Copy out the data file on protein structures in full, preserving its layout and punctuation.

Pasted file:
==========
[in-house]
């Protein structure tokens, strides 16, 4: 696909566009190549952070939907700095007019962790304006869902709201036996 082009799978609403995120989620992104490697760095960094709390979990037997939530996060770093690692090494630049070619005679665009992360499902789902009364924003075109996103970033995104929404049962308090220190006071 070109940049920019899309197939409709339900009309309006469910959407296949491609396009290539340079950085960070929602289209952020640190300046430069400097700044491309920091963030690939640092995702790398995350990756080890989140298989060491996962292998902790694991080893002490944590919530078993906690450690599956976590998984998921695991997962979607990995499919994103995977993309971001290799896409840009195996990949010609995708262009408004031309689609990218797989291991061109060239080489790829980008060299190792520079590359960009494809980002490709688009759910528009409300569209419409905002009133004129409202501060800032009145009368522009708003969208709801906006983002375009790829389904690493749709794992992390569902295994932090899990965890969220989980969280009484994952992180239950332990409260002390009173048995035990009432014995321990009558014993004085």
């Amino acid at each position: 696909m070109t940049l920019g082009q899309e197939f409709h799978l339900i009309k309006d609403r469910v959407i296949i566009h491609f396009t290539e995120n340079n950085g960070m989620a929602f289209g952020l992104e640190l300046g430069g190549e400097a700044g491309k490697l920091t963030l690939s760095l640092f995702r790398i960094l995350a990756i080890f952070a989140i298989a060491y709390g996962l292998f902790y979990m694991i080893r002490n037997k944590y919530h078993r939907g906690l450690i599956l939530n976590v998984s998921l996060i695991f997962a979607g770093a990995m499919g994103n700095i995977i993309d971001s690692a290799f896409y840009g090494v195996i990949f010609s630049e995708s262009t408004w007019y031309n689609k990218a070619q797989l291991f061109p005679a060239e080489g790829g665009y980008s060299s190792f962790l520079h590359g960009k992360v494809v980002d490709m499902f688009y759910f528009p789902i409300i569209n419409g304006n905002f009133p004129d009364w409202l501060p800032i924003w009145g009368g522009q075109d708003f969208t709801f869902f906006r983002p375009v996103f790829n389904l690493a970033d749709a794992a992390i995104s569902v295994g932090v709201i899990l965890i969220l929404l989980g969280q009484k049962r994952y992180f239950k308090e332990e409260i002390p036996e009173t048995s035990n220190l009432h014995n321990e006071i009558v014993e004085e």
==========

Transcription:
[in-house]
């Protein structure tokens, strides 16, 4: 696909566009190549952070939907700095007019962790304006869902709201036996 082009799978609403995120989620992104490697760095960094709390979990037997939530996060770093690692090494630049070619005679665009992360499902789902009364924003075109996103970033995104929404049962308090220190006071 070109940049920019899309197939409709339900009309309006469910959407296949491609396009290539340079950085960070929602289209952020640190300046430069400097700044491309920091963030690939640092995702790398995350990756080890989140298989060491996962292998902790694991080893002490944590919530078993906690450690599956976590998984998921695991997962979607990995499919994103995977993309971001290799896409840009195996990949010609995708262009408004031309689609990218797989291991061109060239080489790829980008060299190792520079590359960009494809980002490709688009759910528009409300569209419409905002009133004129409202501060800032009145009368522009708003969208709801906006983002375009790829389904690493749709794992992390569902295994932090899990965890969220989980969280009484994952992180239950332990409260002390009173048995035990009432014995321990009558014993004085």
């Amino acid at each position: 696909m070109t940049l920019g082009q899309e197939f409709h799978l339900i009309k309006d609403r469910v959407i296949i566009h491609f396009t290539e995120n340079n950085g960070m989620a929602f289209g952020l992104e640190l300046g430069g190549e400097a700044g491309k490697l920091t963030l690939s760095l640092f995702r790398i960094l995350a990756i080890f952070a989140i298989a060491y709390g996962l292998f902790y979990m694991i080893r002490n037997k944590y919530h078993r939907g906690l450690i599956l939530n976590v998984s998921l996060i695991f997962a979607g770093a990995m499919g994103n700095i995977i993309d971001s690692a290799f896409y840009g090494v195996i990949f010609s630049e995708s262009t408004w007019y031309n689609k990218a070619q797989l291991f061109p005679a060239e080489g790829g665009y980008s060299s190792f962790l520079h590359g960009k992360v494809v980002d490709m499902f688009y759910f528009p789902i409300i569209n419409g304006n905002f009133p004129d009364w409202l501060p800032i924003w009145g009368g522009q075109d708003f969208t709801f869902f906006r983002p375009v996103f790829n389904l690493a970033d749709a794992a992390i995104s569902v295994g932090v709201i899990l965890i969220l929404l989980g969280q009484k049962r994952y992180f239950k308090e332990e409260i002390p036996e009173t048995s035990n220190l009432h014995n321990e006071i009558v014993e004085e």